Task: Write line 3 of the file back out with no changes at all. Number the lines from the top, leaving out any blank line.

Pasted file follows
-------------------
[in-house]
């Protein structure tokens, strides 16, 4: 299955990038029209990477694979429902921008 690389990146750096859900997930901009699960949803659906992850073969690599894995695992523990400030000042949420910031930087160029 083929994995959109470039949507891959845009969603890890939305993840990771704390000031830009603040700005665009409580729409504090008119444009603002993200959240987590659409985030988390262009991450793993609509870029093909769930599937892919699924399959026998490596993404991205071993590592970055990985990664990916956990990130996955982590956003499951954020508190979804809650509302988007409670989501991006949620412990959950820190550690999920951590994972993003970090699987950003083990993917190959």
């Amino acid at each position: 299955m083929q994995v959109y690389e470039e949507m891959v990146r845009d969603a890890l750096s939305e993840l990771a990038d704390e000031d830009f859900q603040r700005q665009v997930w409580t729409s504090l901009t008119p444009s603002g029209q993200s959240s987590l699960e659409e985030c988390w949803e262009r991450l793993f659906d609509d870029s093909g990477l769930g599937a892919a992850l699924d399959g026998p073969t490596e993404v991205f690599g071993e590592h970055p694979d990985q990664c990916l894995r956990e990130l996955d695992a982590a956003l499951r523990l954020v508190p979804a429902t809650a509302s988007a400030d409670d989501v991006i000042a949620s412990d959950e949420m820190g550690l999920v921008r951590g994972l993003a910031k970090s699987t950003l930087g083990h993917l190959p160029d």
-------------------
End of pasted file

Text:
């Amino acid at each position: 299955m083929q994995v959109y690389e470039e949507m891959v990146r845009d969603a890890l750096s939305e993840l990771a990038d704390e000031d830009f859900q603040r700005q665009v997930w409580t729409s504090l901009t008119p444009s603002g029209q993200s959240s987590l699960e659409e985030c988390w949803e262009r991450l793993f659906d609509d870029s093909g990477l769930g599937a892919a992850l699924d399959g026998p073969t490596e993404v991205f690599g071993e590592h970055p694979d990985q990664c990916l894995r956990e990130l996955d695992a982590a956003l499951r523990l954020v508190p979804a429902t809650a509302s988007a400030d409670d989501v991006i000042a949620s412990d959950e949420m820190g550690l999920v921008r951590g994972l993003a910031k970090s699987t950003l930087g083990h993917l190959p160029d």